You just click on the volume group you want, in this case vg0, and click “Add”. After the PV is added to the VG, the tool returns to the main screen as was shown in Figure 7. However, now the physical view shows two PV’s as in Figure 9 below.
Figure 9 – Volume Group After Adding /dev/sdc1 to the Volume Group
Notice that the logical view has not changed (we haven’t done anything with the VG yet) while the physical view now shows the PV’s that are part of the VG. On the right hand side of the screen are the details of the VG. Notice that it lists 2 Physical Volumes and the size of the VG has doubled.
Now that the initial VG has been created, we can move to the next step, the creation of a Logical Volume (LV). To do this, you go to the “Logical view” of the Volume Group of interest. So in this case, on the left hand side you go to “Volume Groups” and then look for “vg0″ and then drill down to “vg0 Logical View“. When you do, the screen should look something like Figure 10 below
Figure 10 – Vg0 Logical View – Getting Ready to Create a Logical Volume
You can see that the VG has not been used since the entire VG is listed as “unused”. Detail information about the VG is listed on the far right hand side of the screen. At the bottom of the screen is a button labeled, “Create New Logical Volume”. Clicking on this button allows you to create a new LV within this VG.
When you click on the button it brings up a window allowing you to specify the details of the LV as show in Figure 11.
Figure 11 – Specifying the Details of the Logical Volume
The window has options for defining the LV properties, the size of the LV, and the ability to create a file system on the LV. This last option combines the steps of creating the Logical Volume and creating a file system into a single logical step.
For this article I chose the inputs for the Logical Volume as shown in Figure 12 below.
Figure 12 – Definitions of the Logical Volume
In this case I have chosen to label the LV as “lv0″ and make it linear (that makes it easier to extend in the future). Plus I chose to decide on the size of the LV in Gigabytes (easier than “extents”) and I’m using the entire VG for this particular LV. I have also chose not to create a file system at this time. The reason is that I like to separate these two steps to make sure I have my LV the way I want it.
The result of creating the LV is shown in Figure 13.
Figure 13 – Result of Creating the Logical Volume
Notice that the Logical Volume, lv0, spans both PV’s.
At this point we need to create a file system on the LV. On the far left hand side of the screen in Figure 13, we navigate to the vg0 logical view and select lv0 (the first Logical Volume). At the bottom of the screen should be a button with the label “Edit Properties”. If you click on it, then a dialog box will come up that is the same as Figure 12. Except in this case I’m going to have create a file system and mount it (Note: the mount point /mnt/data has to exist for this operation to succeed). The inputs I chose for this example are shown in Figure 14.
Figure 14 – Input into Creating the File System
At the bottom of the dialog box are the inputs into the file system creation. For the version of Centos I used (5.3) only two file systems were available: ext2, and ext3. So I chose ext3 for the purposes of this article. I also chose to mount the resulting file system at /mnt/data which is a mount point I created. If the mount point does not exist, the tool will not be able to mount the file system.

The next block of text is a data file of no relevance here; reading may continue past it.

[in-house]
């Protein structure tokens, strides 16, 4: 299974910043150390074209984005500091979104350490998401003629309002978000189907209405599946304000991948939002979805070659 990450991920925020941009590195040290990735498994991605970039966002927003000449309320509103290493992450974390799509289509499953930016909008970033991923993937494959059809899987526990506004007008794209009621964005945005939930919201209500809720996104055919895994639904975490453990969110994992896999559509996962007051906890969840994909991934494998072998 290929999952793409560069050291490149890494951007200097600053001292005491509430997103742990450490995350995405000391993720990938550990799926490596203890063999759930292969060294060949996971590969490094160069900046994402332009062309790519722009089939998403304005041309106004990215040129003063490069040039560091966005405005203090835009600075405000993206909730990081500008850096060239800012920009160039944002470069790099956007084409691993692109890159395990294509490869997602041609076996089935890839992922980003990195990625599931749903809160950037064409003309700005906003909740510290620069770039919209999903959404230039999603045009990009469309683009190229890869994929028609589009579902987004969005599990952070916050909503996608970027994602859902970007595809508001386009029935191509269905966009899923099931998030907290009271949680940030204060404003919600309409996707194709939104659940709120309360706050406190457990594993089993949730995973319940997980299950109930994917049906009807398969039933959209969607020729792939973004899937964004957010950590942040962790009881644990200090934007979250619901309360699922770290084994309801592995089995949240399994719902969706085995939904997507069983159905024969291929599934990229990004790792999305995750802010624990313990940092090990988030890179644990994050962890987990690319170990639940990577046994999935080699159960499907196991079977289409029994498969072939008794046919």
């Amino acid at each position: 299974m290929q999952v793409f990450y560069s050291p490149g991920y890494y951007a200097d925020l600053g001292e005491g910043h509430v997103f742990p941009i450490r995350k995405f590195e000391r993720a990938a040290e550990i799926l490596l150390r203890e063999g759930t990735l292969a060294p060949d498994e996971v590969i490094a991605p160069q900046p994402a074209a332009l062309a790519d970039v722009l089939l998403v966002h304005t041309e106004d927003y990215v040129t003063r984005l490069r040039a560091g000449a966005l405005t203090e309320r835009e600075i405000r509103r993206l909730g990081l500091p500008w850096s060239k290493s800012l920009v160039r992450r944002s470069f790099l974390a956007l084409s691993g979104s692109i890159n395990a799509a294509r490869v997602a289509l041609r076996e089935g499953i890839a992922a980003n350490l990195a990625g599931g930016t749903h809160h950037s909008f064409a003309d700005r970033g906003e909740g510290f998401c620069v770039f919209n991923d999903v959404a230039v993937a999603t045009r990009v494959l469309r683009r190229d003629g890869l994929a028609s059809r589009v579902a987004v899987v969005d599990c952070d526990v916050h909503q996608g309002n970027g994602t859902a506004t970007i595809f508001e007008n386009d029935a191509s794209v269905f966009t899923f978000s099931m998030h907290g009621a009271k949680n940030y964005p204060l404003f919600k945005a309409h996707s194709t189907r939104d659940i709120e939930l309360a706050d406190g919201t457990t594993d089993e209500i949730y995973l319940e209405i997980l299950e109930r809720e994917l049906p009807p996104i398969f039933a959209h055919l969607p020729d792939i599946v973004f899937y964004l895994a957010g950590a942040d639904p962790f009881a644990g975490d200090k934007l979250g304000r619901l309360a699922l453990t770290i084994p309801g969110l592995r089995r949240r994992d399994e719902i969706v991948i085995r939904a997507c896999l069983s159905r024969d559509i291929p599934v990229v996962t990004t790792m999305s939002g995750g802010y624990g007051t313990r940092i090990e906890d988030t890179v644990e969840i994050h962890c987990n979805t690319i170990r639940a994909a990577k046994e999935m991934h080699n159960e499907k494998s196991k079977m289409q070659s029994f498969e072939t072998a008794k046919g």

After clicking “OK” the tool creates the file system with a quasi-progress bar shown in Figure 15.
Figure 15 – File System Create – Progress
After the file system is created and mounted, the screen returns as in Figure 16.
Figure 16 – File System Create Results
On the right hand side it lists the file system (ext3) and the mount point. The one thing that system-config-lvm does not do is modify /etc/fstab. You will have to modify this file by hand (just use the output from “mount” as a guide).
To be sure that the file system is mounted, we can just use the command “df” as shown below.
The file system using LVM is ready to be used as we see fit.
Growing our Storage
One of the advantages of LVM is that we have great control over our storage. One of the typical tasks we might face is to extend or grow the storage space that is mounted as /mnt/data. The system-config-lvm tool allows us to do this.
The first step is to ready another drive partition that we want to add to the existing volume group. Basically we are going to create another Physical Volume (PV). Fortunately we have a couple of partitions that can be used so let’s use /dev/sdb2. During the creation of the first PV we went the left hand side title, “Uninitialized Entities”. We do the same thing again navigating to /dev/sdb2. After we initialize /dev/sdb2 the screen comes back and let’s us know we have an unused PV as show in Figure 17.
Figure 17 – Results of Initializing /dev/sdb2
Once the PV is created we can click on the button at the bottom of the screen labeled “Add to existing Volume Group” to add the new PV to our existing VG, vg0 as shown in Figure 18.
Figure 18 – Adding the Physical Volume /dev/sdb2 to vg0
Just click “Add” to add the PV to the existing VG, vg0. The result is shown in Figure 19.
Figure 19 – Volume Group After /dev/sdb2 is Added